Indoor vs Outdoor Marijuana Growing: Price of Outdoor Grows
Most of your outdoor growing costs will occur during the operation’s start-up. Assuming you live in an ideal climate, you don’t have to concern yourself with the cost of lighting or ventilation systems. If you have fertile soil, you don’t even need to pay for nutrients! However, you will need access to a reasonably large plot of land that is hidden from the public eye.
If you own land already, that’s great news. Otherwise, you’ll have to pay to rent AND ensure the owner doesn’t mind having weed grown on his property. Also, if you have a large operation, you’ll have to hire a few employees. And of course, it is necessary to invest in security measures to protect your crop from things like pests, bad weather, and thieves.
Quality of Cannabis Grown Indoors vs Outdoors
The quality of cannabis grown indoors has improved exponentially. Technological advances and a huge amount of information readily available make it possible for a neophyte gardener to grow fat and juicy buds.
All in all, the combination of a controlled environment and the ability to expedite breeding means you end up with stunning strains complete with gorgeous flavors and scents.
As long as you keep your growing environment secure and sterile, indoor cannabis avoids the issues faced by its outdoor counterpart including wind and rain.
As a result, the buds remain in almost perfect condition throughout the growing process and only begin to degrade after harvest. Unless you are a commercial grower, it is easy to harvest when your weed is still in peak condition because you are only dealing with a few plants at a time. The same holds true when drying and curing.
As you’re doubtless aware, outdoor weed is at the mercy of its natural environment. As a consequence, it will probably lack the ‘perfect’ appearance of indoor weed, although it should boast a superior flavor and scent profile
If you have ever seen outdoor grown weed in your local dispensary that looks kind of ‘busted,’ you can probably blame commercial cultivation laws.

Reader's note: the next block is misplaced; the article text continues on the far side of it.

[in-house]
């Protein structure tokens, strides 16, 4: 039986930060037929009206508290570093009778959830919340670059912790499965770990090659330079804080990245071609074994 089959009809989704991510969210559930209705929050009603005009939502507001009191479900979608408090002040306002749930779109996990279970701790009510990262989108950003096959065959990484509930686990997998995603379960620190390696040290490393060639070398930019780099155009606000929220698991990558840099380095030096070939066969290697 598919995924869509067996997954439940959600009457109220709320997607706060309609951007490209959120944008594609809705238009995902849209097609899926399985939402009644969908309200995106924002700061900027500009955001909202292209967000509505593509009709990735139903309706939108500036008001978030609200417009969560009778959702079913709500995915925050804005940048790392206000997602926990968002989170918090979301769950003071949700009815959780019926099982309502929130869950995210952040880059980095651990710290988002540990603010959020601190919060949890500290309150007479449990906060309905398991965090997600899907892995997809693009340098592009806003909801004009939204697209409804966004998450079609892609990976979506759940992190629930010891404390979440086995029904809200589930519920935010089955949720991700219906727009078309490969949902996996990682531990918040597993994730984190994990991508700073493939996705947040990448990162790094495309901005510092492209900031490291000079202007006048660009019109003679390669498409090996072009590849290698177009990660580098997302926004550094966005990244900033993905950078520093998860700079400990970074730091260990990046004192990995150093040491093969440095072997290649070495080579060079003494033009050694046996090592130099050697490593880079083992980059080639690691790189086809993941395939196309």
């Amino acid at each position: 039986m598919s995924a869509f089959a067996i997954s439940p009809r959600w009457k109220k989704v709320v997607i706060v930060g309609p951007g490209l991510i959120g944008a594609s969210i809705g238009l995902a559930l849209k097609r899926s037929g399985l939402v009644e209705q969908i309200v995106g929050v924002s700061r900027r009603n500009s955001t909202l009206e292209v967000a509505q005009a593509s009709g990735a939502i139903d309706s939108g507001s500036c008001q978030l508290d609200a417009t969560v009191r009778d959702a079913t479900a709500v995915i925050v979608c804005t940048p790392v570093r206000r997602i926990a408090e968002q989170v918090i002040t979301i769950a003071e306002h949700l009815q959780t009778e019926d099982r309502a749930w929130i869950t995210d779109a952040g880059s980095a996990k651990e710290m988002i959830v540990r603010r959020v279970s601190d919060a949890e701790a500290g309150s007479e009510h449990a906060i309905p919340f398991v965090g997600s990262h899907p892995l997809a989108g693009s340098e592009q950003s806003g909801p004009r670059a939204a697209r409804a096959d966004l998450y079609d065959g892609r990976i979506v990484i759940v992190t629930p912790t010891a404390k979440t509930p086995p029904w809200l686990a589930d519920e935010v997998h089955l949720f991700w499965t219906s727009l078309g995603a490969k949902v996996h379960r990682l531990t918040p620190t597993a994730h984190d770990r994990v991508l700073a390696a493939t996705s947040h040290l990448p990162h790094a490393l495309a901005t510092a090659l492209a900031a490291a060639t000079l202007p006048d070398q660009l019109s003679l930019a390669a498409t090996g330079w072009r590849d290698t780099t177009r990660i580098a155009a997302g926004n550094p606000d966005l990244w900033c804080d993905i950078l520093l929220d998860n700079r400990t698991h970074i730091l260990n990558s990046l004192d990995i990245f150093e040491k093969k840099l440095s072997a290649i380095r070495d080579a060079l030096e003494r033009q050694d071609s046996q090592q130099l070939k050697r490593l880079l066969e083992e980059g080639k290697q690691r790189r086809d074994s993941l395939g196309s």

Even today, outdoor cannabis farms in states where it is legal still have to worry about being arrested by federal law enforcement.
In states where outdoor growing is not legal at all, even at a state level, growers take enormous risks. The fear of being caught means outdoor cannabis is often harvested at the wrong time while curing and drying is close to non-existent. Rest assured, marijuana grown outdoors legally will look, smell and taste absolutely amazing, as long as the growers follow the right protocols.
Final Thoughts on Indoor vs Outdoor Cannabis Farming
All in all, there is no single ‘right’ answer to the question “Is it better to grow marijuana indoors or outdoors?’
In reality, you simply need to ask yourself which one is best and most convenient for you. If you live in a suitable climate and have access to a decent-sized plot of land that is well secured, you should consider growing indoors. Your start-up costs will be a lot less, and you’ll enjoy organically grown weed once it is harvested.
If you live in an unsuitable climate for growing marijuana, you have little choice but to grow it indoors.
Downsides of indoor growing include extremely high start-up costs, and a ton of maintenance. On the plus side, you can grow several batches of crops per year, and once you get used to indoor farming, you’ll find that it is much easier than you initially imagined.
Today, there has been an increase in commercial greenhouse farming, as it strikes a balance between indoor and outdoor growing. To date, weed grown in this manner has produced high-quality results, which is an exciting development. Above all, it is crucial that you continue to educate yourself if you wish to grow marijuana. Ultimately, the more you learn – and the more you grow – the better the results will become.